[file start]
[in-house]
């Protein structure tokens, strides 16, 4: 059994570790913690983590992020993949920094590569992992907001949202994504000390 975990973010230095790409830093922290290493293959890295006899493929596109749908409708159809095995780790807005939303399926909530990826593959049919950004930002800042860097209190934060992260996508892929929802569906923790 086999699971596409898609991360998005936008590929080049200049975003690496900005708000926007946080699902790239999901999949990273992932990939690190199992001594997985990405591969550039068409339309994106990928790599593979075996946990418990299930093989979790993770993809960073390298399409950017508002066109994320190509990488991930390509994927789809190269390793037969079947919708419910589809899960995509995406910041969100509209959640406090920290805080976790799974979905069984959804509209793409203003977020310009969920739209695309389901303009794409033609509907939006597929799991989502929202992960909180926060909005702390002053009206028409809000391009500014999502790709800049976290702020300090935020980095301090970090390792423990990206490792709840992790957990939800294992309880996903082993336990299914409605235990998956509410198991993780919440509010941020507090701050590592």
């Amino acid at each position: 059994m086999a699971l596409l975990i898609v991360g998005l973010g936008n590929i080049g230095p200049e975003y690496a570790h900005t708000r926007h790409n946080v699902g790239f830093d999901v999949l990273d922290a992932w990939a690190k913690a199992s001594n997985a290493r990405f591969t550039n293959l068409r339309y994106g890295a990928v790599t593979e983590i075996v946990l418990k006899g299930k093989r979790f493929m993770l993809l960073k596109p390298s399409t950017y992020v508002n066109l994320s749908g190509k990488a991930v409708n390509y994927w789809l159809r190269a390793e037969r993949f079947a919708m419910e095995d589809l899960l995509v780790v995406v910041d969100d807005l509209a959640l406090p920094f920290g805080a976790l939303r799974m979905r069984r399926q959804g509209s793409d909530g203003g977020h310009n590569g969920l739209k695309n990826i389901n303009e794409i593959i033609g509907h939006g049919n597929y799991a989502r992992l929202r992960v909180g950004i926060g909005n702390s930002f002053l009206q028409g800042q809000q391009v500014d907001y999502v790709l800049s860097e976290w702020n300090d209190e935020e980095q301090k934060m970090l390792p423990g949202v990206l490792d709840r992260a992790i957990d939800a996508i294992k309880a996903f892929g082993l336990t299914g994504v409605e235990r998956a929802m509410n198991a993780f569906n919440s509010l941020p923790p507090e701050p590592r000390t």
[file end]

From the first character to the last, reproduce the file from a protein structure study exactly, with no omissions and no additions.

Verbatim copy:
[in-house]
């Protein structure tokens, strides 16, 4: 059994570790913690983590992020993949920094590569992992907001949202994504000390 975990973010230095790409830093922290290493293959890295006899493929596109749908409708159809095995780790807005939303399926909530990826593959049919950004930002800042860097209190934060992260996508892929929802569906923790 086999699971596409898609991360998005936008590929080049200049975003690496900005708000926007946080699902790239999901999949990273992932990939690190199992001594997985990405591969550039068409339309994106990928790599593979075996946990418990299930093989979790993770993809960073390298399409950017508002066109994320190509990488991930390509994927789809190269390793037969079947919708419910589809899960995509995406910041969100509209959640406090920290805080976790799974979905069984959804509209793409203003977020310009969920739209695309389901303009794409033609509907939006597929799991989502929202992960909180926060909005702390002053009206028409809000391009500014999502790709800049976290702020300090935020980095301090970090390792423990990206490792709840992790957990939800294992309880996903082993336990299914409605235990998956509410198991993780919440509010941020507090701050590592």
């Amino acid at each position: 059994m086999a699971l596409l975990i898609v991360g998005l973010g936008n590929i080049g230095p200049e975003y690496a570790h900005t708000r926007h790409n946080v699902g790239f830093d999901v999949l990273d922290a992932w990939a690190k913690a199992s001594n997985a290493r990405f591969t550039n293959l068409r339309y994106g890295a990928v790599t593979e983590i075996v946990l418990k006899g299930k093989r979790f493929m993770l993809l960073k596109p390298s399409t950017y992020v508002n066109l994320s749908g190509k990488a991930v409708n390509y994927w789809l159809r190269a390793e037969r993949f079947a919708m419910e095995d589809l899960l995509v780790v995406v910041d969100d807005l509209a959640l406090p920094f920290g805080a976790l939303r799974m979905r069984r399926q959804g509209s793409d909530g203003g977020h310009n590569g969920l739209k695309n990826i389901n303009e794409i593959i033609g509907h939006g049919n597929y799991a989502r992992l929202r992960v909180g950004i926060g909005n702390s930002f002053l009206q028409g800042q809000q391009v500014d907001y999502v790709l800049s860097e976290w702020n300090d209190e935020e980095q301090k934060m970090l390792p423990g949202v990206l490792d709840r992260a992790i957990d939800a996508i294992k309880a996903f892929g082993l336990t299914g994504v409605e235990r998956a929802m509410n198991a993780f569906n919440s509010l941020p923790p507090e701050p590592r000390t």